Mudhoney, on the other hand, put on a hell of an show for the relative novice – immediate refrains and blistering punk-blues riffs crackling with enough energy to invigorate even with unfamiliar material, while the more universally recognisable moments (seminal debut single 'Touch Me I'm Sick', for example) provided a tantalising taste of what the die-hards must have been experiencing – a set as electrifying in spirit as it was clinical in execution.
The night concludes with a phenomenal back to back from Dirty Three and Mogwai – two bands which complement each other superbly both in theory and in practice. Dirty Three, however, emerge as the unsurprising highlight of the weekend. Warren Ellis, straddling that uncommon duality of being both virtuoso violinist and genuinely funny comedian; offering long, rambling monologues which give rise to longer, meandering violin passages, their classic weepers and rockers sitting comfortably alongside newer material (featuring Ellis giving a couple of rare piano turns) from this year's LP. Following one of the most overwhelmingly affective live bands currently in existence, curators Mogwai have a lot to live up to – and in plying a form of post-rock which has arguably slightly left them behind since they shaped it 15 years ago, Mogwai ultimately fail to outperform their immediate support despite their mastery of the mode. But outperforming the Dirty Three is a tall order, and Mogwai's expansive sound is still of the highest calibre – filling the vast room and providing a range of towering, natural climaxes to punctuate Saturday with a graceful sense of closure. (RW)
It's a treat to start a sweaty Sunday by diving into a darkened room of drone and ambience, spending some time recuperating in the semi-supine position. First treat of the day – and the weekend's foremost previously-unknown-to-me highlight – comes in the form of Blanck Mass: beginning his set with incredibly visceral drone before cleverly introducing rhythm, samples and soft melodic phrases after 20 minutes or so; it's rapturous in its revelatory, transcendental qualities. Demdike Stare, working in similar territory immediately afterwards, made more productive contact between their drone and eerie visuals made up of vintage VHS footage, but ultimately failed to take the ear on as much of a hypnotic journey as their predecessor.
Since I was spending a glorious day indoors in any case, I felt significantly less guilty about spending some time at the ATP cinema. First up was a screening of a rough-cut of What Is This Film Called Love?, Mark Cousins' charmingly self-indulgent love letter to travel, memory and Eisenstein filmed entirely on flip camera. (To justify my watching this on behalf of DiS, I should mention that it featured two brand new tracks from PJ Harvey – the first a swooping voice and piano number, the second a more menacing cut with a growling blues riff, both fabulous and potentially anticipating a more modestly organic direction following Let England Shake). Immediately afterwards, the room fills out to capacity to view an advance screening of Louis Therox's new rumination on porn – as ever, a pleasant mixture of humour and revulsion with no heavy handed conclusions (and, again with my DiS hat on, the man himself revealing a soft spot for Radiohead and Spoon during the subsequent Q&A).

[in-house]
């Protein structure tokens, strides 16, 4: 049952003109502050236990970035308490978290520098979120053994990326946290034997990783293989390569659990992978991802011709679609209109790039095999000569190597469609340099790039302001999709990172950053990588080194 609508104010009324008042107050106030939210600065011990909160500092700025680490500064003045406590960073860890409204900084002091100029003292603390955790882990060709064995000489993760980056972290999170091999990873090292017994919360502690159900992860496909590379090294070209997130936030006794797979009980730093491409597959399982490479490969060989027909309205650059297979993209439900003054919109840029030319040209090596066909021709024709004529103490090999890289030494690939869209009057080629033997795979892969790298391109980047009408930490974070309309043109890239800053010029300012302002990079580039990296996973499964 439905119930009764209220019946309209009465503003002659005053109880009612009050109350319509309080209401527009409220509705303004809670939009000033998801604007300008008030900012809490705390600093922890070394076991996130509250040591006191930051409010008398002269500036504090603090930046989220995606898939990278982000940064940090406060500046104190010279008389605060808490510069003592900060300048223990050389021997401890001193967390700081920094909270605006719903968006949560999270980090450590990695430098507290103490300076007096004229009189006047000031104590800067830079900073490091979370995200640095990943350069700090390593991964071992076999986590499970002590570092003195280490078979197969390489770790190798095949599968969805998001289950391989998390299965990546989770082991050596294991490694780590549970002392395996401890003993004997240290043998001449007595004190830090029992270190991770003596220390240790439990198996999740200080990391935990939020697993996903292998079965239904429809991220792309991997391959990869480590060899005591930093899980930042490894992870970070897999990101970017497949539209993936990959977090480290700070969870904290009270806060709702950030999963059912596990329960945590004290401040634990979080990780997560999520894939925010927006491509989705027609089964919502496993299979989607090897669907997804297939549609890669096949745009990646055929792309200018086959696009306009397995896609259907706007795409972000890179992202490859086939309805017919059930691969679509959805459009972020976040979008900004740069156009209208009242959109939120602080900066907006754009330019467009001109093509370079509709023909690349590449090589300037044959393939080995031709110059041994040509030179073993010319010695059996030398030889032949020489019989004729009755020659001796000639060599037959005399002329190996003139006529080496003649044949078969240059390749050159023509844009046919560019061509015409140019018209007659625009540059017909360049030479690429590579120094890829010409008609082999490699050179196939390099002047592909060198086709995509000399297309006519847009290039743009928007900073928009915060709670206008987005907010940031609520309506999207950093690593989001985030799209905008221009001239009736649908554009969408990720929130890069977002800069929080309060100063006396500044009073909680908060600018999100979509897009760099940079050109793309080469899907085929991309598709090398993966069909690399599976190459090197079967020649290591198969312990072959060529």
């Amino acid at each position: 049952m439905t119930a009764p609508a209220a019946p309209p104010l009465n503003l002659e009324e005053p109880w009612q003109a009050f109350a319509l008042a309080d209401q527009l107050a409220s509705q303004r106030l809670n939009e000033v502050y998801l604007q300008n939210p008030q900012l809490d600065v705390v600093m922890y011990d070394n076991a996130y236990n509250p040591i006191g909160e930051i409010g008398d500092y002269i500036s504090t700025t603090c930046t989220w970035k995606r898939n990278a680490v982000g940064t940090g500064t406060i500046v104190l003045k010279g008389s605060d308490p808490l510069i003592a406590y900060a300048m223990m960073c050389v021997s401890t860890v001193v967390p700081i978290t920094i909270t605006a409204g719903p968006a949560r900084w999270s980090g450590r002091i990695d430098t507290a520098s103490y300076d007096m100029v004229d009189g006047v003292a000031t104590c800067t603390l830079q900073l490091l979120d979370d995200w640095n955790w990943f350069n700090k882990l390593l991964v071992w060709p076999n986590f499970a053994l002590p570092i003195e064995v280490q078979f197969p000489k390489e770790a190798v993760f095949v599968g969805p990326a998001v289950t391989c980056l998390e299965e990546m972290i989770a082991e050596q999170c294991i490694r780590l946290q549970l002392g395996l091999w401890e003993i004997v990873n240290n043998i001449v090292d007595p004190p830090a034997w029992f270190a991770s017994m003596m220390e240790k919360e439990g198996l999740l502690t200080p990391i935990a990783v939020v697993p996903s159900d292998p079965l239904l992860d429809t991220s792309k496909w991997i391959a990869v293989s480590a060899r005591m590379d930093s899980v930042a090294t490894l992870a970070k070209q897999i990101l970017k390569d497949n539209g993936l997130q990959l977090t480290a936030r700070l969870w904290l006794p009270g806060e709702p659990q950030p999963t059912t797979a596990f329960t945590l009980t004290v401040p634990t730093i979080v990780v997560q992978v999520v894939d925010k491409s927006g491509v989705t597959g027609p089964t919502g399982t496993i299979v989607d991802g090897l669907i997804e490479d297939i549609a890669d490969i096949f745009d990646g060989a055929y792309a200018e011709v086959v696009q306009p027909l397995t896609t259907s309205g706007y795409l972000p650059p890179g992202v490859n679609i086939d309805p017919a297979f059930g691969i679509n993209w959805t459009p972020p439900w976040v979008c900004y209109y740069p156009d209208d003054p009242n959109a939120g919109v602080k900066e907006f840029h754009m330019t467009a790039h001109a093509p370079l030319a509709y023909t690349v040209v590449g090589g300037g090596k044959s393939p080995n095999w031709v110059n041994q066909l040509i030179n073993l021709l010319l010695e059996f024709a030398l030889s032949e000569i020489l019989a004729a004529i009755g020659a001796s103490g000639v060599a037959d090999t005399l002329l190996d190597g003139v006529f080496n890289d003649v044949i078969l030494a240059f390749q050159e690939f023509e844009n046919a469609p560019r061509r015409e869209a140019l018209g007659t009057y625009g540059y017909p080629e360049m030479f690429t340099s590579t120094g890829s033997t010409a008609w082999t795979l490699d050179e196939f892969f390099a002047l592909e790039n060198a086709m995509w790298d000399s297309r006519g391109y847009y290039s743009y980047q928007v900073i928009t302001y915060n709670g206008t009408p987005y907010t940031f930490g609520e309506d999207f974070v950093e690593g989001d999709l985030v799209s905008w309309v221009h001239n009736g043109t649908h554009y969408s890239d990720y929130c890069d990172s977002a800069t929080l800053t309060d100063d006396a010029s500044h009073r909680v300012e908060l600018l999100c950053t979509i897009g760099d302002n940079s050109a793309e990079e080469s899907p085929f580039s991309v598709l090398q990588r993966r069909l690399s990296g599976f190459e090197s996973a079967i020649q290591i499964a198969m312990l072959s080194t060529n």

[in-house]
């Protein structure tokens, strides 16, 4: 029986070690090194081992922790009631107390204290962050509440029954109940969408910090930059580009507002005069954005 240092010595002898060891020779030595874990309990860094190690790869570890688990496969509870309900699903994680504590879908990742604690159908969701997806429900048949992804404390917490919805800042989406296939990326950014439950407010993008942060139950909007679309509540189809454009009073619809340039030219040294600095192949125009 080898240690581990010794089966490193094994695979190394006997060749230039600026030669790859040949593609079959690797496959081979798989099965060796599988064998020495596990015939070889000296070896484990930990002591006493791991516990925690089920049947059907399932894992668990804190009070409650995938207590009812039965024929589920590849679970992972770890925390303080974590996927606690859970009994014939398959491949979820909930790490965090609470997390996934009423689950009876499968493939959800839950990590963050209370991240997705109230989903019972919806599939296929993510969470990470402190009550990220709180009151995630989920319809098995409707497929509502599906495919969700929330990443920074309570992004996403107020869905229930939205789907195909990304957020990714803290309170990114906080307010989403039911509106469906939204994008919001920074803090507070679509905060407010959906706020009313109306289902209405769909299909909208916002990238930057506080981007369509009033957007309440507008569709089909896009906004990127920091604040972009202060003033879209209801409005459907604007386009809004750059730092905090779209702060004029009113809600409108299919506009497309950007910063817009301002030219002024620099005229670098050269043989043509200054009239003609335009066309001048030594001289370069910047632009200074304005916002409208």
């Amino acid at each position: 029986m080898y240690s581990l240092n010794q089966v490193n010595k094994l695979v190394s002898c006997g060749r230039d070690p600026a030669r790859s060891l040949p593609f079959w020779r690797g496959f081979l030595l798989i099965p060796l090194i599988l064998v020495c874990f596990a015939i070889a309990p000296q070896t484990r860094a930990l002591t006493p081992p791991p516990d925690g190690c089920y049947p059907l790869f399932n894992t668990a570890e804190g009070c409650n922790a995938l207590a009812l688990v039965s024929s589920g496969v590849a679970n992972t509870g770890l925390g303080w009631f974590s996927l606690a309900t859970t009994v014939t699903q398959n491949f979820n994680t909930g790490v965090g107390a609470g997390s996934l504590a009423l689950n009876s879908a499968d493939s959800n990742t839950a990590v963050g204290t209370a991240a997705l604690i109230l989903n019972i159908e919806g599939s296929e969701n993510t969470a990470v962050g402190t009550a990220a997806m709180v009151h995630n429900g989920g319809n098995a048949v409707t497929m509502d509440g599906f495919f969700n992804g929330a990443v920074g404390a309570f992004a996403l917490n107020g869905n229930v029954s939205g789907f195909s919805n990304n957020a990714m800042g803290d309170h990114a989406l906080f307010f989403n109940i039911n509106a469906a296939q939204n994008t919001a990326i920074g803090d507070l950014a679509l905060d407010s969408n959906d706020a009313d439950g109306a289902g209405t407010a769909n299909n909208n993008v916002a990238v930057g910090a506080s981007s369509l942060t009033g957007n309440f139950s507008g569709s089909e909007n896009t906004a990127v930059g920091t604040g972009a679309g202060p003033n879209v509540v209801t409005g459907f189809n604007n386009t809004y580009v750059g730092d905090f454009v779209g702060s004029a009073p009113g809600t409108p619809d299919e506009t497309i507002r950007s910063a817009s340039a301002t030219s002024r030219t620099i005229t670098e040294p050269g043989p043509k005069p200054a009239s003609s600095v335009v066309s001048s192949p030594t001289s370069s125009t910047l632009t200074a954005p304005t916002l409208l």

Returning bleary eyed to the world of music, I entered the odd venue for the second stage (a weirdly laid out, conservatory type room which was anti-atmospherically sunny and empty at all times) in order to catch the darling Tennis. I champion this band as desperately underrated – their twee and deceptively simplistic pop throwbacks underselling Alaina Moore's truly spunky vocals and effortless hooks. Sure, the numbers which sport the more meandering and shapeless melodies fail to assert themselves, but the sharply sassy choruses of songs like 'Origins' and 'It All Feels The Same' see Moore truly soar – selling her melodies loudly and true without any need for support from her own studio backing vocals.
Finally, the West Hall anticipates the Afghan Whigs – a nice amalgamation of the general ATP propensity for feverish, loving nostalgia, as well as this particular ATP's disposition towards straight laced rock music. This is a band built for this sort of room: huge, driving beats, beyond-immediate radio choruses, stadium sized, crunching riffs and swooping strings combining to feed the expectations of a crowd who are clearly grateful to have these guys back – closing the weekend on a heartening note of fulfilled expectations and summery rock and roll. (RW)